Art & Design

May 25, 2012

Fashion: the environmental footprint of your favourite shoes

You think you're an eco warrior every time you remember to take your green bags to Coles, but you still slip on those Gucci pumps. Your footprint may be more than a fashion statement, says Rosalie Taylor.

You think you’re an eco warrior every time you remember to take your green bags to Coles. You congratulate yourself when you choose to put that Diet Coke bottle in the recycling bin. You drive a Prius to reduce carbon emissions. But you still slip on those Gucci pumps.

Your footprint may be more than a fashion statement — and the carbon footprint of a pair of shoes is causing many women to rethink their buying habits. The introduction of the carbon tax (and the associated increase in the cost of goods) may help drive even more people towards a growing trend towards eco fashion.

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9 thoughts on “Fashion: the environmental footprint of your favourite shoes

  1. Coaltopia

    The carbon tax won’t have any affect unless we impose import carbon tariffs though, right?

    And then there’s the irony that we often source artificially cheap goods from high-emitting third-world countries that can ill-afford our expensive coal, whilst “[Queensland] export[s] the annual emissions of the average Queensland household every second.”

  2. Michael

    My wife has over 100 pairs of shoes. Clearly a planet destroyer. I’m not sure how I am going to break this to her. Standby for further fallout.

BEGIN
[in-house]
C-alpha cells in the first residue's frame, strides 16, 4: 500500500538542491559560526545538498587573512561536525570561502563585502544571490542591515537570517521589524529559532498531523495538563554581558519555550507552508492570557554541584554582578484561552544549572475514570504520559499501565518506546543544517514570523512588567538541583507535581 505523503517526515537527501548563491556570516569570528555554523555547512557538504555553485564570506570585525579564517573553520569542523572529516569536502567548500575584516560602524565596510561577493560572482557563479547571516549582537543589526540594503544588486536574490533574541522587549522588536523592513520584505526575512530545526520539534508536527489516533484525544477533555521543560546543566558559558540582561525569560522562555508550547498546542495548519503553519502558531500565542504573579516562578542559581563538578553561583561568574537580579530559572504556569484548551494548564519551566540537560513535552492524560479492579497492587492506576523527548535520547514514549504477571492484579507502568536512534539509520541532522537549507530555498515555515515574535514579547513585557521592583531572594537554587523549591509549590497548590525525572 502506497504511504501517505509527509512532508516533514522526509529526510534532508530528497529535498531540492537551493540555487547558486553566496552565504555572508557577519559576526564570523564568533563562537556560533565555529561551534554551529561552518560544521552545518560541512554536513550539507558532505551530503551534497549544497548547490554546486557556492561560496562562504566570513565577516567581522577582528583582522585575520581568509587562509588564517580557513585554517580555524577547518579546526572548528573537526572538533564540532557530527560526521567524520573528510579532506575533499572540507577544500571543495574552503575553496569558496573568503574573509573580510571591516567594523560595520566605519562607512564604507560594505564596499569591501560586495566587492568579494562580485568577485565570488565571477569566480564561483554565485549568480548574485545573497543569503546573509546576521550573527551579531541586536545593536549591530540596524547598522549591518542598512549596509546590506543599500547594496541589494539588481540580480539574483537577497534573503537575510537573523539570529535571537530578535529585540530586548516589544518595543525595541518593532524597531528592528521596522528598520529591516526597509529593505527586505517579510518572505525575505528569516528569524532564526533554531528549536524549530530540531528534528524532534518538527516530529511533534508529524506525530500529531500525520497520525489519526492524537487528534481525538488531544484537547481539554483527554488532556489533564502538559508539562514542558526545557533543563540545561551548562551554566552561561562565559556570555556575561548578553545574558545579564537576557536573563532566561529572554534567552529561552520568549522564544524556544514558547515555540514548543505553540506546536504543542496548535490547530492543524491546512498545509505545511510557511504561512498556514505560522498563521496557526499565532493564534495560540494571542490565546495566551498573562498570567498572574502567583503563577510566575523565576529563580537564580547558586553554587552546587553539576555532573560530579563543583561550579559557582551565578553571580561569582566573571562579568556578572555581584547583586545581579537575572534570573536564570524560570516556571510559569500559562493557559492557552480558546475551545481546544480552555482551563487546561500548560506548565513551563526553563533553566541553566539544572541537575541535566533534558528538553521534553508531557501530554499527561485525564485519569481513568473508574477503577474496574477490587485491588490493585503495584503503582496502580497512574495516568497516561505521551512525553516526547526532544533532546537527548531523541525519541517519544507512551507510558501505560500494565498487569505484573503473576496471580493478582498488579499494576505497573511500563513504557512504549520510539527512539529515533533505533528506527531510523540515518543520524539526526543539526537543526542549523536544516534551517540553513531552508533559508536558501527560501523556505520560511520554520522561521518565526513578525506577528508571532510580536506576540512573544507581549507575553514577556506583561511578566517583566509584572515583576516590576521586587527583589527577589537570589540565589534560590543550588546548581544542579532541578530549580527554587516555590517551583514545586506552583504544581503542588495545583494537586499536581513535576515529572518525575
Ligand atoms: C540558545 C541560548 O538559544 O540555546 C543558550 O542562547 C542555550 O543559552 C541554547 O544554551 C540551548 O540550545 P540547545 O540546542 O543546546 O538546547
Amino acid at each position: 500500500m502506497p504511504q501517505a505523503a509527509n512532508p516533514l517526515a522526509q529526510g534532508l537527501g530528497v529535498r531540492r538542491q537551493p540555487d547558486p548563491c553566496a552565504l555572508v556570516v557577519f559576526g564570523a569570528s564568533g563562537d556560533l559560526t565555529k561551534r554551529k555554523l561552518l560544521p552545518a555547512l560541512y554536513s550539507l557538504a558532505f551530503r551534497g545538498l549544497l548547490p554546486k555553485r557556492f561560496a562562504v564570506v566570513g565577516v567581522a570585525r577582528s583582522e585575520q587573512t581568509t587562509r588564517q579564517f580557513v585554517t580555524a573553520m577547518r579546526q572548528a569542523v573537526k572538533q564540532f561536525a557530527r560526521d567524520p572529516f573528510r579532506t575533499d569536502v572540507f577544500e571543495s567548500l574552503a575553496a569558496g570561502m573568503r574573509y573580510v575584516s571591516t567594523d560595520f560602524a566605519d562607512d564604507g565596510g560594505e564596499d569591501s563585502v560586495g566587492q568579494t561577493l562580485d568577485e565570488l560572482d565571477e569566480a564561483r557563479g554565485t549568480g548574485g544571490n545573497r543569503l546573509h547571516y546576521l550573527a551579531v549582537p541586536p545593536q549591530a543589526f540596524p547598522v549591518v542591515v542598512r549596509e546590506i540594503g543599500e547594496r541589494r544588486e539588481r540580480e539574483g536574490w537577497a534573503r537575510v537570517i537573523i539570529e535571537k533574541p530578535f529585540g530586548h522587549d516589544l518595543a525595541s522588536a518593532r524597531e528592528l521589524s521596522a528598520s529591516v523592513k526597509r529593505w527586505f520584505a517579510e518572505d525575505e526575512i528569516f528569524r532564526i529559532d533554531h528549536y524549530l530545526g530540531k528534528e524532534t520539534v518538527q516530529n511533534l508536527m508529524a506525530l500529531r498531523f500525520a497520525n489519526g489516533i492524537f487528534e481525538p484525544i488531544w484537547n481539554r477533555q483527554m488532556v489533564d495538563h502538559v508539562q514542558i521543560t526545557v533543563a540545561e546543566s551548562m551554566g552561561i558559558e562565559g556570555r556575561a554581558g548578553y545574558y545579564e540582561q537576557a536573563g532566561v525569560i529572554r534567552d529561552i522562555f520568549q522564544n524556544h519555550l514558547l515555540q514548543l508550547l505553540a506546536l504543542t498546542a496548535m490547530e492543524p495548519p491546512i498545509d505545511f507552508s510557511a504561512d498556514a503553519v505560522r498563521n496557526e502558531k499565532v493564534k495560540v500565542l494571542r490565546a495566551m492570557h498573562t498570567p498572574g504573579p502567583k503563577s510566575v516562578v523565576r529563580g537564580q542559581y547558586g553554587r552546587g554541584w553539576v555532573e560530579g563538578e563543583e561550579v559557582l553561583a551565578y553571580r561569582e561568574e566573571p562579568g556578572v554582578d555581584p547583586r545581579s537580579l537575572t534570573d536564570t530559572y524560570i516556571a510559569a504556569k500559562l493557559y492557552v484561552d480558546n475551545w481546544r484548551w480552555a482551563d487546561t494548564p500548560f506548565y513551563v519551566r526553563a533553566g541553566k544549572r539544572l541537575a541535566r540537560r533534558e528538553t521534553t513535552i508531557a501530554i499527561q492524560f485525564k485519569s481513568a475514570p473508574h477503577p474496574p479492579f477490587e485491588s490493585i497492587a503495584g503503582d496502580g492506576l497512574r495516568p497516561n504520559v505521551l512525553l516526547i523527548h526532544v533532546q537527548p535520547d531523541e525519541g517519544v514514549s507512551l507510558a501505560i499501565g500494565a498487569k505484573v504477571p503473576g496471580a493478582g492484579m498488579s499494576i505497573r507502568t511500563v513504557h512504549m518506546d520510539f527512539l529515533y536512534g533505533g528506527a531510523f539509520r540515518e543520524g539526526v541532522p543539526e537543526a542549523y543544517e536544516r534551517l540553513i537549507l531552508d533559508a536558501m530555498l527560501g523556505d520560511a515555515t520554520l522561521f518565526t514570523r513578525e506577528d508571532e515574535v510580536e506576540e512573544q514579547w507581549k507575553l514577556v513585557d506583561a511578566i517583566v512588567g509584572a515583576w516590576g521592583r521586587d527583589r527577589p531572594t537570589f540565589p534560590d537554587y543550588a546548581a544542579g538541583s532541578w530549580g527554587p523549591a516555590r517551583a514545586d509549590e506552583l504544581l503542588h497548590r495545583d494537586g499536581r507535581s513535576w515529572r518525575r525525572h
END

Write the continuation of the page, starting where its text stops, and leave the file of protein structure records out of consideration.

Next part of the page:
3. Lambikins

    What men don’t buy shoes? But yes, good article, and important point that if consumers knew more about their products they could make very different choices.

  4. Hamis Hill

    At $23 per thousand Kilos a quoted 93Kg carbon footprint (ha ha) on a
    pair of hiking boots equals about two dollars on the price.
    The real question? are there any carbon credits to be had in this endless
    carbon price drivel? Yes there is money to be in a compulsory
    emmissions trading scheme just as there is still money being made in
    the existing voluntary emissions trading schemes of long standing right
    here in good old OZ. An it is very, very, NEGATIVE to leave these facts out
    of the debate. Malicious even, with Malice Aforethought in a crime of
    deliberate deception? Not with a political motive?

  5. Hamis Hill

    Clue, under the definition of the term “The Fourth Estate”-journalists
    are politicians. and politicians are partisan even when they are student
    politicians. The first three estates were the politicians in the pre-
    revolutionary French national parliament of 1789.
    So unlike a compulsory ETS ther is no compulsion for the Fourth Estate
    politicians to present a balanced presentation that includes the carbon
    credit market. That is not what politicians do. Fourth Estate it explains

  6. AR

    One pair each of work boots, dress shoes & casuals and.. err.. that’s it.
    Oh, plus formal thongs and everyday ones.
    Is that unusual?

  7. kakadu

    I’ve been trying something really radical. I’ve been getting my favourite shoes mended when they wear out- reheeled and re-soled when necessary. It saves me money and time and it’s been great so far. I have found a good cobbler who takes pride in his work and he does a one or two day turn around.

  8. form1planet

    Hear hear Kakadu! I certainly don’t have 17 pairs of shoes but I do “admit” to spending over $100 on the ones I do have. Seems to me it’s much more sustainable to spend $200 on a well-made pair of shoes that will last several years, than to go through several crappy pairs in the same time.

  9. Suzannah Marshall Macbeth

    Why the focus on women? Men buy shoes too.

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